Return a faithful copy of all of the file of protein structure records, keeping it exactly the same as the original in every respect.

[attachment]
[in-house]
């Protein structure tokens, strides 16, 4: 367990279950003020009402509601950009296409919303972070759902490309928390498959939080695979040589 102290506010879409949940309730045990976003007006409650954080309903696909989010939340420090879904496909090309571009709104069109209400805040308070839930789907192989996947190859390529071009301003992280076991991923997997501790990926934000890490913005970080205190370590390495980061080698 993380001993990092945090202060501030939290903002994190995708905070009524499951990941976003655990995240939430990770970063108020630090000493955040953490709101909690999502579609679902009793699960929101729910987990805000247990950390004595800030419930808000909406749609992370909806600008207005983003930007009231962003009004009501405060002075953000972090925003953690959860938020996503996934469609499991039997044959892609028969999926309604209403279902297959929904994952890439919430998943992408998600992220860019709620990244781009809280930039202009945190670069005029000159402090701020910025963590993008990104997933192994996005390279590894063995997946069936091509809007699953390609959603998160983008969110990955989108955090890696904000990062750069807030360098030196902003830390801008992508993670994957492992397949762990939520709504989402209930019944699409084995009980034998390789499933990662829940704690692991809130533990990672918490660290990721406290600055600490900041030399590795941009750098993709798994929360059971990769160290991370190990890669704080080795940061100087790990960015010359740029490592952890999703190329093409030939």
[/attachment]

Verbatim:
[in-house]
């Protein structure tokens, strides 16, 4: 367990279950003020009402509601950009296409919303972070759902490309928390498959939080695979040589 102290506010879409949940309730045990976003007006409650954080309903696909989010939340420090879904496909090309571009709104069109209400805040308070839930789907192989996947190859390529071009301003992280076991991923997997501790990926934000890490913005970080205190370590390495980061080698 993380001993990092945090202060501030939290903002994190995708905070009524499951990941976003655990995240939430990770970063108020630090000493955040953490709101909690999502579609679902009793699960929101729910987990805000247990950390004595800030419930808000909406749609992370909806600008207005983003930007009231962003009004009501405060002075953000972090925003953690959860938020996503996934469609499991039997044959892609028969999926309604209403279902297959929904994952890439919430998943992408998600992220860019709620990244781009809280930039202009945190670069005029000159402090701020910025963590993008990104997933192994996005390279590894063995997946069936091509809007699953390609959603998160983008969110990955989108955090890696904000990062750069807030360098030196902003830390801008992508993670994957492992397949762990939520709504989402209930019944699409084995009980034998390789499933990662829940704690692991809130533990990672918490660290990721406290600055600490900041030399590795941009750098993709798994929360059971990769160290991370190990890669704080080795940061100087790990960015010359740029490592952890999703190329093409030939």